Abdominal ganglion at the extremity of the twisted visceral " loop."
P sp, Supra - intestinal visceral ganglion on the course of the right visceral cord.
Sb, S u b - intestinal ganglion on the course of the left visceral cord.
Leydig, that the otocysts of Pectinibranchia even when lying close upon the pedal ganglion (as in fig.
Beneath the ciliated groove is placed an elongated ganglion (olfactory ganglion) connected by a nerve to the supraintestinal (therefore the primitively dextral) ganglion of the long h, k, m, Stomach.
V, Pleural and pedal ganglion c, Eye.
The euthyneurous visceral loop is long, and presents only one ganglion (in Aplysia camelus, but two distinct ganglia joined to one another in Aplysia hybrida of the English coast), placed at its extreme limit, representing both the right and left visceral ganglia and the third or abdominal ganglion, which are so often separately present.
43) shows the nerve connecting this abdomino-visceral ganglion with the olfactory ganglion of Spengel.
It is also seen to be connected with a more remote ganglion - the genital.
Spengel's observation of the osphradium and its nervesupply in these forms; the nerve to that organ, which is placed somewhat anteriorly - on the dorsal surface - being given off from the hinder part (visceral) of the right compound ganglion - the fellow to that marked A in fig.
Sp, Abdominal ganglion which represents also the supra-intestinal ganglion of Streptoneura and gives off the nerve to the osphradium (olfactory organ) o, and another to an unlettered socalled " genital " ganglion.
D, Oesophageal ganglion connected with the buccal.
On account of the shortness of the visceral loop and the proximity of the right visceral ganglion to the oesophageal nerve-ring, the nerve to the osphradium and olfactory ganglion is very long.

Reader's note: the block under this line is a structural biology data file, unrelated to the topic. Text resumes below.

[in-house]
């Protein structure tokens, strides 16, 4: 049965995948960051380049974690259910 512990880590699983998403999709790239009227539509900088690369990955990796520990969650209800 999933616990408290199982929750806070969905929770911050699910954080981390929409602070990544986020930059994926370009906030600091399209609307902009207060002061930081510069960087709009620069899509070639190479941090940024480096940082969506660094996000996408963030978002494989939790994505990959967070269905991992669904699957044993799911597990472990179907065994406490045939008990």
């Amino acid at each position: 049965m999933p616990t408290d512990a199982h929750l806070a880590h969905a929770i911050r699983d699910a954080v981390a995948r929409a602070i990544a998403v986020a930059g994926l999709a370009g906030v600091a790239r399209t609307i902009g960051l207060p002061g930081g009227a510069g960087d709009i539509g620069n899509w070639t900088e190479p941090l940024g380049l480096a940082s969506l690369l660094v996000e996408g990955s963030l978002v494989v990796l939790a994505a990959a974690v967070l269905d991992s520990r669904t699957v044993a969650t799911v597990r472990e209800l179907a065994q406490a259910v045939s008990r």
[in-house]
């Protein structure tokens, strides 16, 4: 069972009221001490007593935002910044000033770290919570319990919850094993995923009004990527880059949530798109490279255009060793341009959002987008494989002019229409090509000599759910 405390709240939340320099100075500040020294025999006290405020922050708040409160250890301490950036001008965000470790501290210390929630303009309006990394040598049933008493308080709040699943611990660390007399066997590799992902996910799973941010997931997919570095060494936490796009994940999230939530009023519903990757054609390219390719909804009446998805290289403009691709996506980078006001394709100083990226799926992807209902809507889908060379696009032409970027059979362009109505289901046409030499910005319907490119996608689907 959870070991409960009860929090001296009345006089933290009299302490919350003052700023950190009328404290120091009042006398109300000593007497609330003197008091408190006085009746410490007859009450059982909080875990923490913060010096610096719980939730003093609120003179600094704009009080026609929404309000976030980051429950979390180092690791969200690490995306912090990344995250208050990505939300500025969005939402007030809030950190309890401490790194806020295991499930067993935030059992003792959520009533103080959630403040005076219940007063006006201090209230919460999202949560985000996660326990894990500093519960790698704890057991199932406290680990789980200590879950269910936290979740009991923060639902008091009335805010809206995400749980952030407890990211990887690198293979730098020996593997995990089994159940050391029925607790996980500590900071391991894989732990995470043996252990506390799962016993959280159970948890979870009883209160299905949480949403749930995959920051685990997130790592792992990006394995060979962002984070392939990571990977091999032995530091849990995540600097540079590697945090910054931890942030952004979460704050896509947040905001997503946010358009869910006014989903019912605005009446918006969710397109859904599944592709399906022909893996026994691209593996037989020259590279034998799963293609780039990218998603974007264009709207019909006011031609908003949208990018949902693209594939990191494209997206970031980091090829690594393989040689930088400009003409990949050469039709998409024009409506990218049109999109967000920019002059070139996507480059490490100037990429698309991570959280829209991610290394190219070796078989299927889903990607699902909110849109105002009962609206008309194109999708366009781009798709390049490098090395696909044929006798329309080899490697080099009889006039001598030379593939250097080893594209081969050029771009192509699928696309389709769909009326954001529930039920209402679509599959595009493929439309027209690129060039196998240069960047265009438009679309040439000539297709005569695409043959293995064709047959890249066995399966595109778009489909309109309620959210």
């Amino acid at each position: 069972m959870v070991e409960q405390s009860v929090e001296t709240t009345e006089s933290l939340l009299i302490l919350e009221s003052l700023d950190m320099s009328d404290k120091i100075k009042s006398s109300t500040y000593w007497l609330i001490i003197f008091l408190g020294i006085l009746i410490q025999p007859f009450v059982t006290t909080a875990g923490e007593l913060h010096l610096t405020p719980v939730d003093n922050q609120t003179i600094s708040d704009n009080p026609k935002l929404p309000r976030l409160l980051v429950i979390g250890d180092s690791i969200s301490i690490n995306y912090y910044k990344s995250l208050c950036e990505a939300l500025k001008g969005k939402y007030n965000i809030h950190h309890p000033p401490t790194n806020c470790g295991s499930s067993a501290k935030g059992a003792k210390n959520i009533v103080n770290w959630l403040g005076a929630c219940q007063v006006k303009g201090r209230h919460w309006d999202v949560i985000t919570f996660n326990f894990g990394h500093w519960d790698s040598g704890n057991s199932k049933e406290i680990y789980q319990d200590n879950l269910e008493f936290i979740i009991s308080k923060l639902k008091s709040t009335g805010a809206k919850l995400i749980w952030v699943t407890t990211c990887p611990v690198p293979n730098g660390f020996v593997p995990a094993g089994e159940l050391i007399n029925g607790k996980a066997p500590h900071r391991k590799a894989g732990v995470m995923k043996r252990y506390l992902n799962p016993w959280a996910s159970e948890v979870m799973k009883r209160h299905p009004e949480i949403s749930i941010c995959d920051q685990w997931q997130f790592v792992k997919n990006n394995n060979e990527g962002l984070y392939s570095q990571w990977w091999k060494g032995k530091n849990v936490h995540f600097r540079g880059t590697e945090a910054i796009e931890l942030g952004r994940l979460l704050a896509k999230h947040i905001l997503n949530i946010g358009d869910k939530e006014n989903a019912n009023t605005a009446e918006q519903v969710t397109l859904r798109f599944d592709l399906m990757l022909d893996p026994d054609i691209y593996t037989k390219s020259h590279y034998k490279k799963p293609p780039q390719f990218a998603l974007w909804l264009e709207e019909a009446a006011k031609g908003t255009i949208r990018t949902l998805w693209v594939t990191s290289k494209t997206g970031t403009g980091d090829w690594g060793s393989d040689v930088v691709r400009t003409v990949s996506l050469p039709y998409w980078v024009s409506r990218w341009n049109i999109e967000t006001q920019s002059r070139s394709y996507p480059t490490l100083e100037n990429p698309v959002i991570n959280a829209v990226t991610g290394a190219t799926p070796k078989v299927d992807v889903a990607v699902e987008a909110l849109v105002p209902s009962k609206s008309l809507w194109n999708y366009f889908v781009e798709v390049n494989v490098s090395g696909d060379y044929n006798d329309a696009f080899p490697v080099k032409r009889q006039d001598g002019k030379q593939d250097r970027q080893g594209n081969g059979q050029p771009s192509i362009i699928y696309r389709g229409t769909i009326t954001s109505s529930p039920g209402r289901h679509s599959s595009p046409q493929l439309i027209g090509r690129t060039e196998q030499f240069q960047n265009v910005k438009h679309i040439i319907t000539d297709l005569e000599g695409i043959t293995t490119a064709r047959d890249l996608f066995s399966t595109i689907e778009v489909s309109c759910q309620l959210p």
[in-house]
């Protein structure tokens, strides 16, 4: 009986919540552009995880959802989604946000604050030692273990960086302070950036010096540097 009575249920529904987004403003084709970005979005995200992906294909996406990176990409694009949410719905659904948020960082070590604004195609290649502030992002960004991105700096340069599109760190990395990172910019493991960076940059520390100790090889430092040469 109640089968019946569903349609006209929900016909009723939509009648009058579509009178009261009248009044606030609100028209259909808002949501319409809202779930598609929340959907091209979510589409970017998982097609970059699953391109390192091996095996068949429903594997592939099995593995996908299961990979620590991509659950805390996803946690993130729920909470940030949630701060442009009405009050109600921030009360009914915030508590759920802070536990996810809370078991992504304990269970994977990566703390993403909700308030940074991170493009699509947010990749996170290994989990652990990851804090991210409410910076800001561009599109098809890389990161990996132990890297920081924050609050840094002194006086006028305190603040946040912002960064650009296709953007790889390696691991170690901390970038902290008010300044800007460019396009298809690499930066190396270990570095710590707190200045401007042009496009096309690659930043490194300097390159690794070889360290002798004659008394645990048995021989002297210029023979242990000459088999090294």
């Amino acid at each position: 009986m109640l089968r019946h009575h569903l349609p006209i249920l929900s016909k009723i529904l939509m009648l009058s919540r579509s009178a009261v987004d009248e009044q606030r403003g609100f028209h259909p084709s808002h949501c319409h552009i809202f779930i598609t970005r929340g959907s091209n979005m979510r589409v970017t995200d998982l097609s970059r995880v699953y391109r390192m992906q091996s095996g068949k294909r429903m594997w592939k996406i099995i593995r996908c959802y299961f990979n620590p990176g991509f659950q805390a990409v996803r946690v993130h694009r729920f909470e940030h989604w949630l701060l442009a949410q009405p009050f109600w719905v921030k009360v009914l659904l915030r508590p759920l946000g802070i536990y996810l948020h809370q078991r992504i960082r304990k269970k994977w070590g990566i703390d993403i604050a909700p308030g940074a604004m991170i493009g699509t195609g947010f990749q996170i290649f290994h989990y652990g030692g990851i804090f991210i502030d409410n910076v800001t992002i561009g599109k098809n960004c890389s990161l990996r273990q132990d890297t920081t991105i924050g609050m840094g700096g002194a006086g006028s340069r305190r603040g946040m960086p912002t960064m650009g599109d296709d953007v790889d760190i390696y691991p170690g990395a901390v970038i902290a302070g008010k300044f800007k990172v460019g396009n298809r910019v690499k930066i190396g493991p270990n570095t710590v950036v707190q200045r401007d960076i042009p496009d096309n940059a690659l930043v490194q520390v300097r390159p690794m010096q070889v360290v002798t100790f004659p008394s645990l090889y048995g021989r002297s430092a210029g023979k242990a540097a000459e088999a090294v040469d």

Instead of being destral, 'the osphradium is on the left side, and receives its nerve from the left visceral ganglion, the whole series of unilateral organs being reversed.
° at this stage, so (as sp, Visceral ganglion of the left side; op observed by A.
Krohn posite to it is the visceral ganglion of in Marsenia =Echino- the right side, which gives off the long spira) there may be a nerve to the olfactory ganglion and break at a later stage, osphradium o.
Farther up, within the velar area, the rudiments of the cerebral nerve-ganglion ng are seen separating from the ectoderm.
Oe, Gullet; op, optic nerve; sb, sub-oesophageal ganglion; mn, mx, mx', nerves to jaws; t, tentorium.
The continuous layer of cells from which the nervous system is developed undergoes a segmentation analogous with that we have described as occurring in the ventral plate; there is thus formed a pair of contiguous ganglia for each segment of the body, but there is no ganglion for the telson.
The nervous system of the embryonic head exhibits three ganglionic masses, anterior to the thoracic ganglionic masses; these three masses subsequently amalgamate and form the sub-oesophageal ganglion, which supplies the trophal segments.
In front of the three masses that will form the sub-oesophageal ganglion the mass of cells that is to form the nervous system is very large, and projects on each side; this anterior or " brain " mass consists of three lobes (the prot-, deut-, and tritencephalon of Viallanes and others), each of which might be thought to represent a segmental ganglion.